3 years ago

Skin signs of primary immunodeficiencies – how to find the genes to check

M. Berneburg, K. Wirsching, M. Ettinger, J. Schreml, S. Schreml
Primary immunodeficiencies (PIDs) are a heterogeneous group of rare diseases that result from defects in immune system development and/or function. The clinical manifestations of PIDs are highly variable, but most disorders involve at least an increased susceptibility to infection. Furthermore, cutaneous manifestations are very common in PIDs. As an easy accessible organ, skin canbecrucial for early diagnosis and treatment. This is relevant for preventing significant disease-associated morbidity and mortality.We provide a table, which enables the reader to find the possible diseases and according gene defects based on the skin manifestations of the suspectedPIDs. To our knowledge, this is the first review that allows finding relevant PIDs and the respective gene defects through solitary or combined skin signs. This article is protected by copyright. All rights reserved.

Publisher URL: http://onlinelibrary.wiley.com/resolve/doi

DOI: 10.1111/bjd.15870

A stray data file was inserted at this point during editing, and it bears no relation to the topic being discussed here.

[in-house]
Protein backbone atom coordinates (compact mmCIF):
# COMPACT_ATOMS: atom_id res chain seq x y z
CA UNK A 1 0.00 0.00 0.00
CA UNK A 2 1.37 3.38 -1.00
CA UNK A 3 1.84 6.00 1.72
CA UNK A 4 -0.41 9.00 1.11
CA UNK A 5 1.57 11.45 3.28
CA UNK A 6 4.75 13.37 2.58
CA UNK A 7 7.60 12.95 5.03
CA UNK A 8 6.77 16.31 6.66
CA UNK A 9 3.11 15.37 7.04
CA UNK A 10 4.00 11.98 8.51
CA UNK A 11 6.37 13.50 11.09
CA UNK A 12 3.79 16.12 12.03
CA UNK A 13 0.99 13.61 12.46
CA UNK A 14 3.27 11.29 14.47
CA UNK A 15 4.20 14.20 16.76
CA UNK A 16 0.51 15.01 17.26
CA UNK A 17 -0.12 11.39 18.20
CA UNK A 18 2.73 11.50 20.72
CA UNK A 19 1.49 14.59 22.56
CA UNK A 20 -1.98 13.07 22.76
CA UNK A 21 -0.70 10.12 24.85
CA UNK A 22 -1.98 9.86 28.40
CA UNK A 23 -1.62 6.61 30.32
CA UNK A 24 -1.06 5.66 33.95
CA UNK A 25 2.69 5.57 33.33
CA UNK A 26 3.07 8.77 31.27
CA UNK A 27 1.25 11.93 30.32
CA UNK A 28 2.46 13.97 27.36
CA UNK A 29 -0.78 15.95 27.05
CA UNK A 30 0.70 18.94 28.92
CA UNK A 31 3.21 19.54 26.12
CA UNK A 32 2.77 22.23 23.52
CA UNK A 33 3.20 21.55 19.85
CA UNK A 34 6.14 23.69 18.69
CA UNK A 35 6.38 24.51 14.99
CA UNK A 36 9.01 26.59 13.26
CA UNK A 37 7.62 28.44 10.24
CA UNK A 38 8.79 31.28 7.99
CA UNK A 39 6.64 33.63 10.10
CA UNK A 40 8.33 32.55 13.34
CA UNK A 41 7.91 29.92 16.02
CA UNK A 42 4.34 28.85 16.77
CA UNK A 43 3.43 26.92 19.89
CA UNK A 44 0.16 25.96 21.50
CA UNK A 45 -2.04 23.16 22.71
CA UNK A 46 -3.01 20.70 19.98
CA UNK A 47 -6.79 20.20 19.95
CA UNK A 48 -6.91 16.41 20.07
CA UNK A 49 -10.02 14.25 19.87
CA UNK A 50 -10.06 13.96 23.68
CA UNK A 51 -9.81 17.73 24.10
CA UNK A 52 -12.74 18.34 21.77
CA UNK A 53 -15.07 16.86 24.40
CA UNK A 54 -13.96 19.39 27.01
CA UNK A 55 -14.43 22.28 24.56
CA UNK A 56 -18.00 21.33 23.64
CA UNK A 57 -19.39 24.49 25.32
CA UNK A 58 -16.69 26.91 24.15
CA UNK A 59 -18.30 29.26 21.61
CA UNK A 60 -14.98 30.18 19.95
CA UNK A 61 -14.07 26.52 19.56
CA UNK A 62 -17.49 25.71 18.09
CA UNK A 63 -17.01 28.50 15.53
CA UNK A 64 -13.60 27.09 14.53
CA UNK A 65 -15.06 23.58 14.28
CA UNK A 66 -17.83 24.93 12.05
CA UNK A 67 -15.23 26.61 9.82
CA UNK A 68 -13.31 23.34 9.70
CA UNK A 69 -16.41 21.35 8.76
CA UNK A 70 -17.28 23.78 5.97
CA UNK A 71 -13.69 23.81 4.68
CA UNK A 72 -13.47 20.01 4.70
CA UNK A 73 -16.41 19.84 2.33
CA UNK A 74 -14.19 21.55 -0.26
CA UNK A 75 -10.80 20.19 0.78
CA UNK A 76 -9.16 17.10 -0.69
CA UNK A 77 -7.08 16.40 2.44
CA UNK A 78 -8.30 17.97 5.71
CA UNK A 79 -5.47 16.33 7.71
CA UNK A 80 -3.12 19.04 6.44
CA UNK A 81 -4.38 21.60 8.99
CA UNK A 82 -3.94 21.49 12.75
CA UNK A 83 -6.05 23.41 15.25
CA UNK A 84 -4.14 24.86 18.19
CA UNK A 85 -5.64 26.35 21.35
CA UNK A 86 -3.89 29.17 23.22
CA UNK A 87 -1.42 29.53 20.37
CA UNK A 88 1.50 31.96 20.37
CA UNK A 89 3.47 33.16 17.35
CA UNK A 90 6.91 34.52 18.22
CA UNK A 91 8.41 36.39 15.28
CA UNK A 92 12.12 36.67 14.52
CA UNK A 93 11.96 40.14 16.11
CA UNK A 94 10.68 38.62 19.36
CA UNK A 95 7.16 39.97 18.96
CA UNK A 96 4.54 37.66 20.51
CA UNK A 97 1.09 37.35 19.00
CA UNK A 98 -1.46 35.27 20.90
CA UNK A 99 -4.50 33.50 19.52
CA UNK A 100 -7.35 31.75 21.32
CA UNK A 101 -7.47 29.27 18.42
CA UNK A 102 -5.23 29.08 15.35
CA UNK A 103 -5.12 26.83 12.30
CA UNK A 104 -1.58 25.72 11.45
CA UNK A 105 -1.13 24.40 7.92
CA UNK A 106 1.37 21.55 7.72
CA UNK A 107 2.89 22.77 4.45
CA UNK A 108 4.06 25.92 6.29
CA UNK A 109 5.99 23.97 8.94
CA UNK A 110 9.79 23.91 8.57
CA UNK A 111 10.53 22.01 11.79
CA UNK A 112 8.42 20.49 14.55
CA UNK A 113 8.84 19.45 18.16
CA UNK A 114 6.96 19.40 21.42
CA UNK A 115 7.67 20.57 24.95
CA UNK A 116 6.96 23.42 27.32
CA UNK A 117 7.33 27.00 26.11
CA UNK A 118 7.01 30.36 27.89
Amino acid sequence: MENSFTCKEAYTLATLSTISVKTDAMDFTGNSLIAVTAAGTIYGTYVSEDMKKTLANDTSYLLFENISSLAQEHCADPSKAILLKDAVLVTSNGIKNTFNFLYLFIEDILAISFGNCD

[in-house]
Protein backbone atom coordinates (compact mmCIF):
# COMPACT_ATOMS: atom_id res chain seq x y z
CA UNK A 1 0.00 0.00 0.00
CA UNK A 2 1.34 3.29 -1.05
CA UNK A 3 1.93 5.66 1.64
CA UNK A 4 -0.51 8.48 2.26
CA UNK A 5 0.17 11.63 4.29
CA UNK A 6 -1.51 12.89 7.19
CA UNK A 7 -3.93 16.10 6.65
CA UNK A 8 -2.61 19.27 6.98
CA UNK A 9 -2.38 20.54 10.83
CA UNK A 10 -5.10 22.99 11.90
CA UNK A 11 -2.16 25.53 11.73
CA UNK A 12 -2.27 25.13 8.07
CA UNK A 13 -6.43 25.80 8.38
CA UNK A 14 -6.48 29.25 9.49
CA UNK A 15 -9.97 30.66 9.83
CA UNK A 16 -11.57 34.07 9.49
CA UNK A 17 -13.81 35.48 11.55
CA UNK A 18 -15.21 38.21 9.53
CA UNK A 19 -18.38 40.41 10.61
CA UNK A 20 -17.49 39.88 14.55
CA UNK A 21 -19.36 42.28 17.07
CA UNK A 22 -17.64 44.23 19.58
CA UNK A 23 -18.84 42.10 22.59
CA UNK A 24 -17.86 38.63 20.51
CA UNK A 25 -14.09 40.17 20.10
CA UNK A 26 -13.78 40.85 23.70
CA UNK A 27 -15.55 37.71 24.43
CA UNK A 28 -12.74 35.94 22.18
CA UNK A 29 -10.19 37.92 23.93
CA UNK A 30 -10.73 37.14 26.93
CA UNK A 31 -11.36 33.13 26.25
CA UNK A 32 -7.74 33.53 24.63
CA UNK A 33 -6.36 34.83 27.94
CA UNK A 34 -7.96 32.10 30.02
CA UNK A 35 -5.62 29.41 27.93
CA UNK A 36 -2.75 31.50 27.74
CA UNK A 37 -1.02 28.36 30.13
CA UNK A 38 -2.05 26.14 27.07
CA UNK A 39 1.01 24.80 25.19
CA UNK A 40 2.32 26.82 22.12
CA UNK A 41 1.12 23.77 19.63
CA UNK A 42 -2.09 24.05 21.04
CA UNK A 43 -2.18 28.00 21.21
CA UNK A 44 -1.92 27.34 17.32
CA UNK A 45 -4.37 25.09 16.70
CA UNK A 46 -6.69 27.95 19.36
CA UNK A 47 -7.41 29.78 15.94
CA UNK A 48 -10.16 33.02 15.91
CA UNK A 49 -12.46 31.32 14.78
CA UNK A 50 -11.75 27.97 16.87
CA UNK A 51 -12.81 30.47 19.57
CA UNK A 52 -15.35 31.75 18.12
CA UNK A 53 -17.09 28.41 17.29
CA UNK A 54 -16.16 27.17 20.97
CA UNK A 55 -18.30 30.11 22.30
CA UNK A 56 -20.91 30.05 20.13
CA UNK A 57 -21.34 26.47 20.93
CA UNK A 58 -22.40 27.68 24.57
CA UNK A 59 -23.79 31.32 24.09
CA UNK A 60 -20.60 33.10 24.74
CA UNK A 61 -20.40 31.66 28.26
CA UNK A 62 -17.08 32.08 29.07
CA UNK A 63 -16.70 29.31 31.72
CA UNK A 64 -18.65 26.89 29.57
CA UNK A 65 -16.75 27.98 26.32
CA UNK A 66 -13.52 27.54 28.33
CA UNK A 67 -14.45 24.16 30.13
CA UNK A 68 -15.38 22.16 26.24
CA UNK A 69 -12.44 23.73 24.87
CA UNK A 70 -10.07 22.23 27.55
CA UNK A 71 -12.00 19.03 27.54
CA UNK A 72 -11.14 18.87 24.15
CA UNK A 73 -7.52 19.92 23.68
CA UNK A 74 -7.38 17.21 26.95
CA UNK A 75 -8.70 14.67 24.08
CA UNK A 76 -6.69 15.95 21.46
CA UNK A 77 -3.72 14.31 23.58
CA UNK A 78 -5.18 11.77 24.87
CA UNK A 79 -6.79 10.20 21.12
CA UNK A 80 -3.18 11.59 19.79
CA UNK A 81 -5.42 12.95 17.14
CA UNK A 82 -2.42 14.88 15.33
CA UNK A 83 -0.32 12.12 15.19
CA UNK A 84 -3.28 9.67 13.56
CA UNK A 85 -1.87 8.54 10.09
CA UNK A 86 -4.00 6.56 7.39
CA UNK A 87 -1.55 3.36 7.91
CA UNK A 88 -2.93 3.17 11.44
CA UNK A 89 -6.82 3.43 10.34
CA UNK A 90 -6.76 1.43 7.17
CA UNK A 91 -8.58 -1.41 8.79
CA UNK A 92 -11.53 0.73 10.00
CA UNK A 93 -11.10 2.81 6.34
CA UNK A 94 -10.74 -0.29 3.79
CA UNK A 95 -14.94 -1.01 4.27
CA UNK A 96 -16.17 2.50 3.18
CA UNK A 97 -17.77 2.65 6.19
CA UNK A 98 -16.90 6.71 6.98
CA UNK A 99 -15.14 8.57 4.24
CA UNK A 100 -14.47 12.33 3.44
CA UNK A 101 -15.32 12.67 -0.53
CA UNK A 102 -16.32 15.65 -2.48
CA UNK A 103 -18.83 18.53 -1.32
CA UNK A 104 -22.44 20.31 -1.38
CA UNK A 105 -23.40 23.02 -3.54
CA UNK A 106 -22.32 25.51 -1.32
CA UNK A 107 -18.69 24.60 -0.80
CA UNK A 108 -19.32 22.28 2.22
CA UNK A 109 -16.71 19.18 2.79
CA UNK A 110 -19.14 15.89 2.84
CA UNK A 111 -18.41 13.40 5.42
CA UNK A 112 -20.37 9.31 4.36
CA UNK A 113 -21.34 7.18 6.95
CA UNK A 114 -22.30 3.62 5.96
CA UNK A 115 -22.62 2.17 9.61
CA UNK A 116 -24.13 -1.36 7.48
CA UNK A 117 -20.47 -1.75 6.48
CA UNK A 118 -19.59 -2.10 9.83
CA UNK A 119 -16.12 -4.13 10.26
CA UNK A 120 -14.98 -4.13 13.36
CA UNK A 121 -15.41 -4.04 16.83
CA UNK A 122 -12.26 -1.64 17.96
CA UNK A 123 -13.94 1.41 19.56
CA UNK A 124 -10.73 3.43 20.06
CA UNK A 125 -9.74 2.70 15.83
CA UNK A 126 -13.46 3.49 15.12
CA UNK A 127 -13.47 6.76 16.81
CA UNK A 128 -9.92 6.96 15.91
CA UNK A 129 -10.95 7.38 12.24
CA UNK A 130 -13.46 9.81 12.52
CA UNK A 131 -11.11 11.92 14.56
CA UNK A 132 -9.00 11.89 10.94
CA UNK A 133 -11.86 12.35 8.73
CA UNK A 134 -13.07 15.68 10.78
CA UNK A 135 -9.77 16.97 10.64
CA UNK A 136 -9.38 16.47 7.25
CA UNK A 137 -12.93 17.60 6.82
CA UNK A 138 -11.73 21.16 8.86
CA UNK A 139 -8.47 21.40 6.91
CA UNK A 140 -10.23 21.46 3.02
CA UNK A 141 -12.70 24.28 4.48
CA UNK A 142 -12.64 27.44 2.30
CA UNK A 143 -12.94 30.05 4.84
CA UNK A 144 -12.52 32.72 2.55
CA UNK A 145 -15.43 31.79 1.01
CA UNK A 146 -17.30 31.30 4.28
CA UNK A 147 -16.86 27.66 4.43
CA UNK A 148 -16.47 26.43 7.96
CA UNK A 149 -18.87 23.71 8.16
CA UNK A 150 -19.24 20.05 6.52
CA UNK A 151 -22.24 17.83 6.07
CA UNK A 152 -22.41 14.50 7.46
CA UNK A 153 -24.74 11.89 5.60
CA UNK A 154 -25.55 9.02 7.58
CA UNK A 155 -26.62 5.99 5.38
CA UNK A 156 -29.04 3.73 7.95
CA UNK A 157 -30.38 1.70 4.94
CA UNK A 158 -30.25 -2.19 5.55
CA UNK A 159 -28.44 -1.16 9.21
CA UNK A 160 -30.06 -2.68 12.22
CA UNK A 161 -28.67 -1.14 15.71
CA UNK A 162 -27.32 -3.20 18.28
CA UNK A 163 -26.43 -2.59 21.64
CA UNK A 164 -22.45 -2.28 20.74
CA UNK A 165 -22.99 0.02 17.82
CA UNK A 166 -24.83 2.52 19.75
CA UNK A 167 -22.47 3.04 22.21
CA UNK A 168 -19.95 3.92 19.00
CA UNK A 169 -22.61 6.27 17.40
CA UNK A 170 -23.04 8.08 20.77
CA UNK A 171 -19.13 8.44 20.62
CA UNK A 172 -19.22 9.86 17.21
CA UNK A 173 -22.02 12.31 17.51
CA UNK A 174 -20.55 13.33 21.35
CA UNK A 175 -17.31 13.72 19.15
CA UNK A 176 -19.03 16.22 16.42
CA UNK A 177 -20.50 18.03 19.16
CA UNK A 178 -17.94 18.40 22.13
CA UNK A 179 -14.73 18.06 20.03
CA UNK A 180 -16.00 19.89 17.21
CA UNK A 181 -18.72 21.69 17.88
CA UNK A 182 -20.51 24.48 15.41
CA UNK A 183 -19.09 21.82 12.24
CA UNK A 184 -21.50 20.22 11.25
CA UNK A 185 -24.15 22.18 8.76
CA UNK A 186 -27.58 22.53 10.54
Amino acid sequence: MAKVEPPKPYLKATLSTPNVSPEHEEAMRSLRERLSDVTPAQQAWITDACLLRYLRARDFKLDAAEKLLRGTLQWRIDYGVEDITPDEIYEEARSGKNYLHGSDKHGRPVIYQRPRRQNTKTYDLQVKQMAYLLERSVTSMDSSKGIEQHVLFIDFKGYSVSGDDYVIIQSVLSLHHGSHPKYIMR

You might also like
Discover & Discuss Important Research

Keeping up-to-date with research can feel impossible, with papers being published faster than you'll ever be able to read them. That's where Researcher comes in: we're simplifying discovery and making important discussions happen. With over 19,000 sources, including peer-reviewed journals, preprints, blogs, universities, podcasts and Live events across 10 research areas, you'll never miss what's important to you. It's like social media, but better. Oh, and we should mention - it's free.

  • Download from Google Play
  • Download from App Store
  • Download from AppInChina

Researcher displays publicly available abstracts and doesn’t host any full article content. If the content is open access, we will direct clicks from the abstracts to the publisher website and display the PDF copy on our platform. Clicks to view the full text will be directed to the publisher website, where only users with subscriptions or access through their institution are able to view the full article.